We are in a complete, total surveillance grid and there isn't a thing we do that's ever private in any way.

That goes for the politicians, too. That's how they keep them under control when drugs, sex and money lose their effectiveness.
edit on 10/5/2011 by 0001391 because: (no reason given)



posted on Oct, 5 2011 @ 09:07 AM
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reply to post by 0001391
 


Would just add with the UK cameras though that at the minute most have no film or old, full film in them
We really have to start worrying when they are all replaced with the shiny digital ones........



posted on Oct, 5 2011 @ 10:03 AM
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reply to post by Aeons
 


Yes even in the public.
They even record public conversations with their listening devices.
They have anti-freedom wide reaching spy grid.

They even have hidden cameras in public areas now. Maybe listening devices in multiple locations. TPTB have bugged everything thats buggable. Including cars,cards,walls,pipes,monitors,appliances,phones,cellphones,trees,animals,computers,etc. They bugged it.

edit on 5-10-2011 by John_Rodger_Cornman because: (no reason given)



posted on Oct, 5 2011 @ 12:51 PM
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I wonder if those chips they get you to put in your dog could be used as a listening device.



posted on Oct, 5 2011 @ 01:18 PM
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Originally posted by teotwawki77
I wonder if those chips they get you to put in your dog could be used as a listening device.


would be fun if they did have in the one's in my next door neighbours dog as they'd have 12-14 hours of woof woof to translate along with the mad lady shouting shut up...should be great fun for some echelon operative having to write a report stating the woofing/shouting of shut up every day just incase she is a terrorist



posted on Oct, 5 2011 @ 02:06 PM
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Imagine - all that ....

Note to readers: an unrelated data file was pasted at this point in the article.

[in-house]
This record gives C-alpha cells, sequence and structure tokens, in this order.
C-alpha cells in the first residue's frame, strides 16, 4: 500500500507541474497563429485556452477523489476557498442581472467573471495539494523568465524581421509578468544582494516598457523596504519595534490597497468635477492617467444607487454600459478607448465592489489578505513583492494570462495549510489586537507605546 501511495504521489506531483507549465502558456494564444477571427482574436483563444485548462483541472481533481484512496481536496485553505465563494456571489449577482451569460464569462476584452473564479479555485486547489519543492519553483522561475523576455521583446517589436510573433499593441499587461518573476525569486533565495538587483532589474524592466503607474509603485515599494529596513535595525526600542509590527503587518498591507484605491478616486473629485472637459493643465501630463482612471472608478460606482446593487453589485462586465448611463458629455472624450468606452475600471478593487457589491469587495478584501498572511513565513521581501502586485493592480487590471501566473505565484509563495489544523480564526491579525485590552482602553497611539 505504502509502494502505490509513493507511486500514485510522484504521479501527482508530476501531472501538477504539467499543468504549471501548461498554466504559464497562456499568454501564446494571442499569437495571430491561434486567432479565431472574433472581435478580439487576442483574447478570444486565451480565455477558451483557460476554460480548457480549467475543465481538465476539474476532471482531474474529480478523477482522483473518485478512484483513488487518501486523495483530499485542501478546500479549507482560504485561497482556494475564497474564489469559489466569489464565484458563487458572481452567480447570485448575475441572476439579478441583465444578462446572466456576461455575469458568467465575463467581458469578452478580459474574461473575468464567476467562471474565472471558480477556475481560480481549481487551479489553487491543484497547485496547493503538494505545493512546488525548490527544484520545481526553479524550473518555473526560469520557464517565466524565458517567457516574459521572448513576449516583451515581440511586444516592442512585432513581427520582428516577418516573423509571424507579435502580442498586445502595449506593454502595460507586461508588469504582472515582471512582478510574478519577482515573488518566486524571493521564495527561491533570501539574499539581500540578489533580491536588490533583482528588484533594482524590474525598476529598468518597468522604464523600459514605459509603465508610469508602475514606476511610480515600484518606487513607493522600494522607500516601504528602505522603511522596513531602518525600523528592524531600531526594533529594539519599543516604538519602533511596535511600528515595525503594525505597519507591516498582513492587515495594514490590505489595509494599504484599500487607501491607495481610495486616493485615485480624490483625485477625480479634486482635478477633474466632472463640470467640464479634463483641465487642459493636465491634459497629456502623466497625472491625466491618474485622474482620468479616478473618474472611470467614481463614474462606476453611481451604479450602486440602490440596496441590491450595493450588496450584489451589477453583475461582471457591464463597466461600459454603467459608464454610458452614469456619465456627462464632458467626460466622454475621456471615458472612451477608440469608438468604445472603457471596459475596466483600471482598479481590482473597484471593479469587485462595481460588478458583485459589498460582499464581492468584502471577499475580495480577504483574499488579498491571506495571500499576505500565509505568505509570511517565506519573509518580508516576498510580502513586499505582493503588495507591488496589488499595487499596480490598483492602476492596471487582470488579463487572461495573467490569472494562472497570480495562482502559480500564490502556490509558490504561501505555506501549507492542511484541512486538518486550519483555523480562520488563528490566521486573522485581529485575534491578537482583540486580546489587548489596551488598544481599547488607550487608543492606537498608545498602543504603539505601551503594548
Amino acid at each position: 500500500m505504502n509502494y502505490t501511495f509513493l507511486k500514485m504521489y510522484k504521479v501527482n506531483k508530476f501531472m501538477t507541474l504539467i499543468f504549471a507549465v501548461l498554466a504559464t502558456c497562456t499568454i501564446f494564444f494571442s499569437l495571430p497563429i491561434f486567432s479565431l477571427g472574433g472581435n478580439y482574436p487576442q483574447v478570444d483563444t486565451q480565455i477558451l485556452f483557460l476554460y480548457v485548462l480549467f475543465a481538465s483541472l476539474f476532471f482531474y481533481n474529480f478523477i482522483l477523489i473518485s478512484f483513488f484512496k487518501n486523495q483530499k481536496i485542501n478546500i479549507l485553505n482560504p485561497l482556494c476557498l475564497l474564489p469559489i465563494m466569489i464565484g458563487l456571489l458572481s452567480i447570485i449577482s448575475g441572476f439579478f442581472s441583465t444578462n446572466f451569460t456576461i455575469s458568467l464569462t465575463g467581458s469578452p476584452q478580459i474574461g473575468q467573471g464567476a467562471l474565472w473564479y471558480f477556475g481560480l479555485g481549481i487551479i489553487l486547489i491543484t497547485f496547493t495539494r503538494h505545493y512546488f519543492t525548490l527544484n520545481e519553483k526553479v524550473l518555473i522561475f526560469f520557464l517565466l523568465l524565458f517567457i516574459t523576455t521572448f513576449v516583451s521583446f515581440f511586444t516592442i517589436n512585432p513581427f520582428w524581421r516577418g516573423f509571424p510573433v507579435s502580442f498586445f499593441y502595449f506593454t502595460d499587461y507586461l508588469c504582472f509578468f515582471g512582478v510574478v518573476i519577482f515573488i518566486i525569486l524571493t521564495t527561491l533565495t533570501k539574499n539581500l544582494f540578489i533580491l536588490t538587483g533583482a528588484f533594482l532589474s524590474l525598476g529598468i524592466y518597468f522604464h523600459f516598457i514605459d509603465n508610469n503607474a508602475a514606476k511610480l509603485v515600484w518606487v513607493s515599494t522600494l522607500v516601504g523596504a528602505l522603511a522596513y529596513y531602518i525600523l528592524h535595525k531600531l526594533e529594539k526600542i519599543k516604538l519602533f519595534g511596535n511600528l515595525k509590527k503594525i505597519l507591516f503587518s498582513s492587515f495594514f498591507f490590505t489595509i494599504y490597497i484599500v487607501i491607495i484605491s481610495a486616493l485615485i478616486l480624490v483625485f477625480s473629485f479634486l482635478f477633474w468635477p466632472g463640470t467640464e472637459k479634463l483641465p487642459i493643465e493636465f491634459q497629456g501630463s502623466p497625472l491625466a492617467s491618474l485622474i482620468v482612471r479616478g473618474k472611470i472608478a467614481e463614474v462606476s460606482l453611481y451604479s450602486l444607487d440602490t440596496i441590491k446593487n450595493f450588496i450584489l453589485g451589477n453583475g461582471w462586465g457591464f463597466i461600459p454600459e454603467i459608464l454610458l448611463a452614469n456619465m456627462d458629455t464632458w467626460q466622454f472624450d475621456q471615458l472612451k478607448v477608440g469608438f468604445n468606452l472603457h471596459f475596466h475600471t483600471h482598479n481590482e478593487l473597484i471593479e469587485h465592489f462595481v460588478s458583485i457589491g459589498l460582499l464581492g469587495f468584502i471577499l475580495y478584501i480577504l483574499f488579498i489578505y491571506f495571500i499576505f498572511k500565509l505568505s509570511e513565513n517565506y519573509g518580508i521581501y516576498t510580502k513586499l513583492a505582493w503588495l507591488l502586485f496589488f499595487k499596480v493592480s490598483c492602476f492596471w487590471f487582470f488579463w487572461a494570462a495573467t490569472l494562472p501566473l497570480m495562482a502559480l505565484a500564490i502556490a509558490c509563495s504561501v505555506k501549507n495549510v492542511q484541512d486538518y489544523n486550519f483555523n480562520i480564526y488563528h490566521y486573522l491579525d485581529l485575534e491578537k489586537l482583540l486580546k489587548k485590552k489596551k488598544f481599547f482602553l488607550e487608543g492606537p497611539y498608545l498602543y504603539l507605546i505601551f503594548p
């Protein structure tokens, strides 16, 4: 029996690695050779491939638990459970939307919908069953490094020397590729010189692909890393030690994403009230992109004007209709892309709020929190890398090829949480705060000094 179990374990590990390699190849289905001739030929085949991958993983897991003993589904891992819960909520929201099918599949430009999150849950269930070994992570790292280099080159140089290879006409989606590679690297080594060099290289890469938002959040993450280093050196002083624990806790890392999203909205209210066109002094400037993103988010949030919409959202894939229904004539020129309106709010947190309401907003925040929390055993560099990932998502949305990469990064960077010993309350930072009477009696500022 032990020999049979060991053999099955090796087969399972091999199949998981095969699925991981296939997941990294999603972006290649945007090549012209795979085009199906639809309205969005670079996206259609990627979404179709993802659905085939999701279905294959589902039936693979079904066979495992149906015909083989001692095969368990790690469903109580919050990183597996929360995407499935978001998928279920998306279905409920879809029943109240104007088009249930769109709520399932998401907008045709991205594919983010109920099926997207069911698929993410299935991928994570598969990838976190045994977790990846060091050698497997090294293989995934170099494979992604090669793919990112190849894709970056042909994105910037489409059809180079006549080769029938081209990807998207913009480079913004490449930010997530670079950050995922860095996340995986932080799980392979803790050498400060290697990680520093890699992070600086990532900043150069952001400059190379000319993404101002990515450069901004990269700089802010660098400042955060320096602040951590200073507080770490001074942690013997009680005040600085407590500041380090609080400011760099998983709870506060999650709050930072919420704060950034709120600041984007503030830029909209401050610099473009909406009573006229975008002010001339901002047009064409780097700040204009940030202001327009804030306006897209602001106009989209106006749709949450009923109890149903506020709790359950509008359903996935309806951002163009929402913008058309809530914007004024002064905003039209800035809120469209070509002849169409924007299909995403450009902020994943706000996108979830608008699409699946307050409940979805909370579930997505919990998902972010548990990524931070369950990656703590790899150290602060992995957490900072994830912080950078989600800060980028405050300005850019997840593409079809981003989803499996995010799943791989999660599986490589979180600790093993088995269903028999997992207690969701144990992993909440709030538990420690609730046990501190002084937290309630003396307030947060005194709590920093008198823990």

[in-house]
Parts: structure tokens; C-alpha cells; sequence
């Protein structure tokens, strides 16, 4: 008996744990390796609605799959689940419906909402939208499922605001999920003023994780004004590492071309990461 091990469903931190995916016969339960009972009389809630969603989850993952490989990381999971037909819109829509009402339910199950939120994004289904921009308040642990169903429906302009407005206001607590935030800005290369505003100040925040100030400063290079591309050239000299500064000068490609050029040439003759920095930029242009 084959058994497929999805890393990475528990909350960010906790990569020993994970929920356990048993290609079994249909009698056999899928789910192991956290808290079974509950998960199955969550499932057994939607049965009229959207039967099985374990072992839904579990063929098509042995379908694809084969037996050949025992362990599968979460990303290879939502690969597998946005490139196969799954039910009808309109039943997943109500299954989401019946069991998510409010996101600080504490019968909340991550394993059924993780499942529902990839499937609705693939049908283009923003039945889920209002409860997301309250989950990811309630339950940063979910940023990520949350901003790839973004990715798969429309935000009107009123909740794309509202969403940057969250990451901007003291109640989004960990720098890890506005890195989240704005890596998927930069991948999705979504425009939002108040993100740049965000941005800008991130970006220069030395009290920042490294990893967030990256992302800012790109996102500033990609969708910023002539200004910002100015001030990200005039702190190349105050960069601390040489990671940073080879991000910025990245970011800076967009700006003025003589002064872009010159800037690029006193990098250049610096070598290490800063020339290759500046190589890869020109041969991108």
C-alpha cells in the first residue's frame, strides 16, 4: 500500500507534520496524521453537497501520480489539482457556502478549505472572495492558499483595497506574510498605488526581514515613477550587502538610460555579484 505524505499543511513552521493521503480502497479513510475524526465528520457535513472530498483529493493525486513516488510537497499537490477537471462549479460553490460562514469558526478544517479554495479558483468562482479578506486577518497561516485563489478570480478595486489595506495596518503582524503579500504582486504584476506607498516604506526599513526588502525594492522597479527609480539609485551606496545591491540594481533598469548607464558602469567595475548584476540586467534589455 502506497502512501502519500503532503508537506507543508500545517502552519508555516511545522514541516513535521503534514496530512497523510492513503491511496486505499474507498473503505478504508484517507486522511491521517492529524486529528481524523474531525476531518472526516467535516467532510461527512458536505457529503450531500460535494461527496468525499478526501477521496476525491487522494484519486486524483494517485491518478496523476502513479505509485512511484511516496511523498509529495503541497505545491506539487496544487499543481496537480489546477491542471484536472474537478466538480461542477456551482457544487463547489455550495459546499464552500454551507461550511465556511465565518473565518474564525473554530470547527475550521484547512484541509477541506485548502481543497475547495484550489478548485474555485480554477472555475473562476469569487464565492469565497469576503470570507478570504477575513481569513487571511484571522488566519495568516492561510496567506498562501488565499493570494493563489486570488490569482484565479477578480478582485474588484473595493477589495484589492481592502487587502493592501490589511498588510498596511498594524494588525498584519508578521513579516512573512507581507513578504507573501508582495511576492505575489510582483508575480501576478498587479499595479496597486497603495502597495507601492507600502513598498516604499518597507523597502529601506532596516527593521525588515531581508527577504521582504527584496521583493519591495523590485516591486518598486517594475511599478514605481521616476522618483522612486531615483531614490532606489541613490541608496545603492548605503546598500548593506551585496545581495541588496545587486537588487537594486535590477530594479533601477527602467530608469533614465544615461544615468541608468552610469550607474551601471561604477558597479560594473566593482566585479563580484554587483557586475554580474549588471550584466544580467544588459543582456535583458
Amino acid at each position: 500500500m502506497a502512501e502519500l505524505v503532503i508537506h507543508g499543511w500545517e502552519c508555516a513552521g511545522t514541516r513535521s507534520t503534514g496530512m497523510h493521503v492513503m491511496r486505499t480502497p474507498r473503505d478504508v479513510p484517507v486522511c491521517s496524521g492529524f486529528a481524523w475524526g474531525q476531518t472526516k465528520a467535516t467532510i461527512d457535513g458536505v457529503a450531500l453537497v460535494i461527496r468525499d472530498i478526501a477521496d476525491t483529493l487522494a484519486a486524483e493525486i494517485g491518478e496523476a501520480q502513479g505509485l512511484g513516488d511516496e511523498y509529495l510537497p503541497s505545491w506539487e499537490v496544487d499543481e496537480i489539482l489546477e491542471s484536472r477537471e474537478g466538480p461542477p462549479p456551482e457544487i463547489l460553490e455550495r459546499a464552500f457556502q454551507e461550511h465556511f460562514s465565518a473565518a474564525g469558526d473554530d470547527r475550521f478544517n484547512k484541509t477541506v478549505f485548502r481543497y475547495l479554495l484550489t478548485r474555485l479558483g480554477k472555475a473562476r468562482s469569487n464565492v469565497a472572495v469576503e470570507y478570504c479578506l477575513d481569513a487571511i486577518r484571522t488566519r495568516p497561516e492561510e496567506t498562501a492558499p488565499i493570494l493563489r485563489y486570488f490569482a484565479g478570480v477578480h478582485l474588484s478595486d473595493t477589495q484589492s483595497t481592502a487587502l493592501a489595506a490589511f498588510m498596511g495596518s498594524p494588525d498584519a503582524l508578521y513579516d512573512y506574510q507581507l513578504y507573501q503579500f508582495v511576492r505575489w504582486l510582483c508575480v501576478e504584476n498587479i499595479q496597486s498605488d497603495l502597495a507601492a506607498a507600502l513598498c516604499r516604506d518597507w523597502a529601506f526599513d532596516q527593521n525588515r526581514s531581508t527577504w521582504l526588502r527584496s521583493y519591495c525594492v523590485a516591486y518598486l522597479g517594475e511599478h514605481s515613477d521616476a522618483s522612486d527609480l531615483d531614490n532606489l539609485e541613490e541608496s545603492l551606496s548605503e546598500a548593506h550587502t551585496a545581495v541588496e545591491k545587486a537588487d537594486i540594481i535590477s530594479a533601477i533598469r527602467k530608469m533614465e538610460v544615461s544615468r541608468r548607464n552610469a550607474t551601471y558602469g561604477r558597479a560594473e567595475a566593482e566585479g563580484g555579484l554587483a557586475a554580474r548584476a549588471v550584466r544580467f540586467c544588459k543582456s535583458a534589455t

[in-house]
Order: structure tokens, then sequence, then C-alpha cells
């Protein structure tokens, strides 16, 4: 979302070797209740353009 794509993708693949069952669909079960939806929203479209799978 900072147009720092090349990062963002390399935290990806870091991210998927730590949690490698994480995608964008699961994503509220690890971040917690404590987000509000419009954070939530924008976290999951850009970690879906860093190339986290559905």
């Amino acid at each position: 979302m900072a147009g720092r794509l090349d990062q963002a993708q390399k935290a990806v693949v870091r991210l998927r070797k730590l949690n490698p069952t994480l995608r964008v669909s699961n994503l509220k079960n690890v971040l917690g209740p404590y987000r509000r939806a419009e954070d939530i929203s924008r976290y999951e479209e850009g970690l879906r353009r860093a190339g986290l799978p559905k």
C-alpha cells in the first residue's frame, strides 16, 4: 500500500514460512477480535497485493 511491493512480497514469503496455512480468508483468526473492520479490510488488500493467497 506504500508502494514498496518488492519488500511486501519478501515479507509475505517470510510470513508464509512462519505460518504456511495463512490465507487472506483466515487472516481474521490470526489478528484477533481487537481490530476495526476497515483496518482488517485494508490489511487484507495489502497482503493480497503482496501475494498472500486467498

And they still suck at pretty much every aspect of it.

The only thing they appear to be good at is screwing with each other and trying to see if they can outdo their last invention.

How out of touch with your basic humanity does an organization(s) have to be that they can have an infinite amount of data, and it is still worth squat?

Fantastic.



posted on Oct, 5 2011 @ 08:36 PM
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The inability of these organizations to even use the data they have begs a question to be asked.

What could they possibly be hoping to get out of it, when they can't use it? When the complexity so outweighs their ability to use it, what is it that they are accumulating all this data for?

Pure voyeurism?



posted on Oct, 6 2011 @ 02:59 PM
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Originally posted by Aeons
I think we should all think about that concept quite deeply.


I've already considered it and I refuse to hold my tongue. I say what I believe and pull no punches. I will accept whatever punishment comes my way, for the crime of being a free American patriot expressing my god given, inalienable right to freedom of speech.

I hope they DID record all my phone calls, because they'd have a hell of a time proving the things I said aren't true.

I know they listen and I acknowledge them during the calls themselves sometimes. I don't care. If they want to come to my door and ask the same questions, I will give them the same answers.